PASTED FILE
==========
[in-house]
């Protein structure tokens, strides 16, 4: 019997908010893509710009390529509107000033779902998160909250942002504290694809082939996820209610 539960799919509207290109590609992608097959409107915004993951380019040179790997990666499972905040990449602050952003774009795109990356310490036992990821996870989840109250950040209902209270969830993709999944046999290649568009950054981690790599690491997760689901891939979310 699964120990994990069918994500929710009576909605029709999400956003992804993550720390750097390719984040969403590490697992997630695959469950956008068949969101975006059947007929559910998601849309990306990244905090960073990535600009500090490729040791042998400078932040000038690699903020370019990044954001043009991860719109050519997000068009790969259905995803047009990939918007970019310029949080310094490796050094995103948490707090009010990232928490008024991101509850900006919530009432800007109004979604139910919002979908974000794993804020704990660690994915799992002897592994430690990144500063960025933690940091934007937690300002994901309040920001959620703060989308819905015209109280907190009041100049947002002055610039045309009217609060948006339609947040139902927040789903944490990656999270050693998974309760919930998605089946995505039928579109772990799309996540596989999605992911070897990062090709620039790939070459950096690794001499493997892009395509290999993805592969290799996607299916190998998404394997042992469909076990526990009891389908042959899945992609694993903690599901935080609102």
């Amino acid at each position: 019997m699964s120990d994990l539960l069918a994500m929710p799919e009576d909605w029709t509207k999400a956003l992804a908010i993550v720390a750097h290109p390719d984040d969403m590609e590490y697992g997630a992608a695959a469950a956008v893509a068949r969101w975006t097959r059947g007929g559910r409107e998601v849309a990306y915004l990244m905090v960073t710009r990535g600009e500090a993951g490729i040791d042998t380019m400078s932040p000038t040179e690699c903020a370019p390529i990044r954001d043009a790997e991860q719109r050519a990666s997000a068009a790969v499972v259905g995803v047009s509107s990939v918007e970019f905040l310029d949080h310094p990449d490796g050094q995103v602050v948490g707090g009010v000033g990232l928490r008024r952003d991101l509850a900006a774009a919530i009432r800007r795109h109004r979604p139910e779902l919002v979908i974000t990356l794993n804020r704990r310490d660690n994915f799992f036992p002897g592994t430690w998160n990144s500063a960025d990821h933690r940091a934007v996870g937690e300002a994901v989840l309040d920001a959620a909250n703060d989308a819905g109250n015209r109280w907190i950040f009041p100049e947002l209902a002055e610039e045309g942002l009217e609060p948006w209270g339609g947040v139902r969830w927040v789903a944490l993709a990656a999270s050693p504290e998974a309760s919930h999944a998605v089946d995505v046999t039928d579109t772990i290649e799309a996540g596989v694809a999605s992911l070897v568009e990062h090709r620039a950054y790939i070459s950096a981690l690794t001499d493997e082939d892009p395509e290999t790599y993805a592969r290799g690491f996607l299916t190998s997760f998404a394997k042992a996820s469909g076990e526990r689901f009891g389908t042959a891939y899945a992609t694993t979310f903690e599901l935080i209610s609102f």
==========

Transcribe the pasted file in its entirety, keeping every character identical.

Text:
[in-house]
């Protein structure tokens, strides 16, 4: 019997908010893509710009390529509107000033779902998160909250942002504290694809082939996820209610 539960799919509207290109590609992608097959409107915004993951380019040179790997990666499972905040990449602050952003774009795109990356310490036992990821996870989840109250950040209902209270969830993709999944046999290649568009950054981690790599690491997760689901891939979310 699964120990994990069918994500929710009576909605029709999400956003992804993550720390750097390719984040969403590490697992997630695959469950956008068949969101975006059947007929559910998601849309990306990244905090960073990535600009500090490729040791042998400078932040000038690699903020370019990044954001043009991860719109050519997000068009790969259905995803047009990939918007970019310029949080310094490796050094995103948490707090009010990232928490008024991101509850900006919530009432800007109004979604139910919002979908974000794993804020704990660690994915799992002897592994430690990144500063960025933690940091934007937690300002994901309040920001959620703060989308819905015209109280907190009041100049947002002055610039045309009217609060948006339609947040139902927040789903944490990656999270050693998974309760919930998605089946995505039928579109772990799309996540596989999605992911070897990062090709620039790939070459950096690794001499493997892009395509290999993805592969290799996607299916190998998404394997042992469909076990526990009891389908042959899945992609694993903690599901935080609102």
């Amino acid at each position: 019997m699964s120990d994990l539960l069918a994500m929710p799919e009576d909605w029709t509207k999400a956003l992804a908010i993550v720390a750097h290109p390719d984040d969403m590609e590490y697992g997630a992608a695959a469950a956008v893509a068949r969101w975006t097959r059947g007929g559910r409107e998601v849309a990306y915004l990244m905090v960073t710009r990535g600009e500090a993951g490729i040791d042998t380019m400078s932040p000038t040179e690699c903020a370019p390529i990044r954001d043009a790997e991860q719109r050519a990666s997000a068009a790969v499972v259905g995803v047009s509107s990939v918007e970019f905040l310029d949080h310094p990449d490796g050094q995103v602050v948490g707090g009010v000033g990232l928490r008024r952003d991101l509850a900006a774009a919530i009432r800007r795109h109004r979604p139910e779902l919002v979908i974000t990356l794993n804020r704990r310490d660690n994915f799992f036992p002897g592994t430690w998160n990144s500063a960025d990821h933690r940091a934007v996870g937690e300002a994901v989840l309040d920001a959620a909250n703060d989308a819905g109250n015209r109280w907190i950040f009041p100049e947002l209902a002055e610039e045309g942002l009217e609060p948006w209270g339609g947040v139902r969830w927040v789903a944490l993709a990656a999270s050693p504290e998974a309760s919930h999944a998605v089946d995505v046999t039928d579109t772990i290649e799309a996540g596989v694809a999605s992911l070897v568009e990062h090709r620039a950054y790939i070459s950096a981690l690794t001499d493997e082939d892009p395509e290999t790599y993805a592969r290799g690491f996607l299916t190998s997760f998404a394997k042992a996820s469909g076990e526990r689901f009891g389908t042959a891939y899945a992609t694993t979310f903690e599901l935080i209610s609102f």